One of my DoE students asked me at the weekend where my favourite place to walk is. I replied with some naff comment that it was the last place I walked. But it got me thinking. For sure I live for the moment of where I happen to be but to return to my home hills after a spell away is particularly comforting and warm even when being battered by a wintry April shower.
The Australian Aboriginals and the Native American Indians both have their scared places. Such do not seem to appear in the British psyche; or perhaps they did long, long ago but have since been built on by churches, henges and tumuli. The Swedes have a nice idea, a personal special place: smultronställe which literally translates as “a place of wild strawberries”, I like that concept, an idyll to return to for solace and relaxation, where stress or sadness evaporate.
Now where is my smultonställe?
Ok I may be jumping to the wrong conclusion here. Less than a month ago the gatepost on the left was toppled along with a section of the dry stone wall reportedly by two or three motorcyclists and a quad biker. The damage then was quickly repaired by the National Trust. This scene awaited me this morning. Too much of a coincidence? It may have been purely accidental. Having stood for two hundred years maybe a sheep tried to scale it. Not as daft as it sounds, I’ve seen sheep atop of walls in the Lake District.
Blue skies, a little hazy perhaps but the best view of Roseberry in a week. In the foreground its little brother, Little Roseberry. More of a spur than a hill. Its small knoll doesn’t register a ring contour on the map. The bank of cloud to the west looked ominous but the forecasters said sunshine all day and they were right.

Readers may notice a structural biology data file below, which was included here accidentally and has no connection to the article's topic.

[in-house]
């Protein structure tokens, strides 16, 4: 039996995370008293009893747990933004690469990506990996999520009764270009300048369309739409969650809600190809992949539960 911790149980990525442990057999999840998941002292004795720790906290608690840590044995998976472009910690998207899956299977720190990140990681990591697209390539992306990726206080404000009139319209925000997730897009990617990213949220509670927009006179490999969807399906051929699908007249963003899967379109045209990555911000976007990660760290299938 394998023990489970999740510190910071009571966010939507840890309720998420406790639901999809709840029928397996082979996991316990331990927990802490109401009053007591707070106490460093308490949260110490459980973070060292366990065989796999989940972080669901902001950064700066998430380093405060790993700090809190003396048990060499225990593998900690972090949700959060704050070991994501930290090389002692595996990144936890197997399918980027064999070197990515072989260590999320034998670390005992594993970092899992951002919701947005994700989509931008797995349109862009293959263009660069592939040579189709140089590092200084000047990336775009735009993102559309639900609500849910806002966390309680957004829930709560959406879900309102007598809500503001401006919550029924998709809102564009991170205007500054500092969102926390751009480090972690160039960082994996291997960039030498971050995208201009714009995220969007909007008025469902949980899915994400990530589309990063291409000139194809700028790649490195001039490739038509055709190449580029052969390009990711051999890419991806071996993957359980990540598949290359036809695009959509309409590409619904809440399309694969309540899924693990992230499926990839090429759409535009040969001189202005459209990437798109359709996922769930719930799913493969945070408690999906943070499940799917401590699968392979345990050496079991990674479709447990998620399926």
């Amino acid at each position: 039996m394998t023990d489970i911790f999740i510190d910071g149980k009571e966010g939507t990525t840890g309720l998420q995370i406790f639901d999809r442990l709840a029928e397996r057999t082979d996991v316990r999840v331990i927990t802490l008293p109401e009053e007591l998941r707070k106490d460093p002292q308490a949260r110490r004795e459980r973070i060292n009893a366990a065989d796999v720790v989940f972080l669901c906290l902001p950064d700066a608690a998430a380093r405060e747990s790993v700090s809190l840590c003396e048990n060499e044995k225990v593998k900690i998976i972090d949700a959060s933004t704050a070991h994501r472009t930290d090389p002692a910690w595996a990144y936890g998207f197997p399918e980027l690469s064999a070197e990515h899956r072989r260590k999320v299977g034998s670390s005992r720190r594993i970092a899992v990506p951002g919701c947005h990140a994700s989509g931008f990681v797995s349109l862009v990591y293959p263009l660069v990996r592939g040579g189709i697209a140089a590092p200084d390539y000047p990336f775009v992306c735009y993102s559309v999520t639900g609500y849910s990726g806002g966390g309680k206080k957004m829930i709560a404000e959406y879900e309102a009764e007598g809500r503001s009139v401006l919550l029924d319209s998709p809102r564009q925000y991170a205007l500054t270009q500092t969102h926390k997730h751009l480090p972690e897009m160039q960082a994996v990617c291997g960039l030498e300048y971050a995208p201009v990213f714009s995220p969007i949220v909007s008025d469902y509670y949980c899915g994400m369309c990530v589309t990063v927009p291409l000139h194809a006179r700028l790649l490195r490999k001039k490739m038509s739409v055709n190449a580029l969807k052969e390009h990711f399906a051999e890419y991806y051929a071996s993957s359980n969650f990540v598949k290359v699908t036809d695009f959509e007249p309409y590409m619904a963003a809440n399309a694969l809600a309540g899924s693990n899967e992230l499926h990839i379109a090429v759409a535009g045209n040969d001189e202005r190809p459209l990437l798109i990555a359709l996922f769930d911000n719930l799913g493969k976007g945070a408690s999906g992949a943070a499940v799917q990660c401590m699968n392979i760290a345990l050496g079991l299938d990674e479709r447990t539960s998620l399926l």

I woke up to rain this morning. Real rain at that. The sort that gets you wet. I had a lift to Guisborough planned and a run back. By the time I was dropped off it had stopped raining and by the time I climbed to Highcliff Nab the sun were breaking out leaving wisps of cloud below in the valley below.
Climbing Highcliff I spotted a new mountain bike track through an area of clear felling. That’ll do. At the top a 180º vista I have never seen before. And then a rainbow over the Eston Hills accompanied me all the way to Roseberry Topping. Several photos in the bag.
And then the pièce de résistance. On Little Roseberry, a brocken spectre. In 64 years of hill walking it’s the first one I can recall seeing. Utter magic.
A dusting of snow last night. This is the view east with Little Roseberry on the right, Guisborough on the left and with the North Sea beyond.
Descending the Topping. Little Roseberry on the right.
A super morning. It’s great to see blue skies again after several overcast days. The four finger signpost is a recent addition, very tastefully done but I wonder if it is really necessary. Another piece of furniture on the hills.